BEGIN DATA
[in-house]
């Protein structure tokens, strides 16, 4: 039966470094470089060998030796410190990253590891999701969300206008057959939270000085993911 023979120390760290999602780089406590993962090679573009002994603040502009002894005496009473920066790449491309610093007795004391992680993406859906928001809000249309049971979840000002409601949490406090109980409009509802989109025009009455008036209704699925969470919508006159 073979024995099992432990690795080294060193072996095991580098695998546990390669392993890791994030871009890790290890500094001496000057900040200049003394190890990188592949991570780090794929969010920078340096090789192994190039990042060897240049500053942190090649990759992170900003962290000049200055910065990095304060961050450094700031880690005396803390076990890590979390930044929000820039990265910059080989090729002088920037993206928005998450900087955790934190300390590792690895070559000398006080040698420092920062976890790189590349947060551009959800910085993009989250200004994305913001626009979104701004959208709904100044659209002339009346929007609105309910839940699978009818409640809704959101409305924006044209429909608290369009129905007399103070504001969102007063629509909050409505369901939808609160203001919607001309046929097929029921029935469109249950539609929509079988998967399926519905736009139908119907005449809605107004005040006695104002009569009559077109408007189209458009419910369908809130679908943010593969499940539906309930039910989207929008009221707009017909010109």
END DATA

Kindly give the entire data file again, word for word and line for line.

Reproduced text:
[in-house]
């Protein structure tokens, strides 16, 4: 039966470094470089060998030796410190990253590891999701969300206008057959939270000085993911 023979120390760290999602780089406590993962090679573009002994603040502009002894005496009473920066790449491309610093007795004391992680993406859906928001809000249309049971979840000002409601949490406090109980409009509802989109025009009455008036209704699925969470919508006159 073979024995099992432990690795080294060193072996095991580098695998546990390669392993890791994030871009890790290890500094001496000057900040200049003394190890990188592949991570780090794929969010920078340096090789192994190039990042060897240049500053942190090649990759992170900003962290000049200055910065990095304060961050450094700031880690005396803390076990890590979390930044929000820039990265910059080989090729002088920037993206928005998450900087955790934190300390590792690895070559000398006080040698420092920062976890790189590349947060551009959800910085993009989250200004994305913001626009979104701004959208709904100044659209002339009346929007609105309910839940699978009818409640809704959101409305924006044209429909608290369009129905007399103070504001969102007063629509909050409505369901939808609160203001919607001309046929097929029921029935469109249950539609929509079988998967399926519905736009139908119907005449809605107004005040006695104002009569009559077109408007189209458009419910369908809130679908943010593969499940539906309930039910989207929008009221707009017909010109």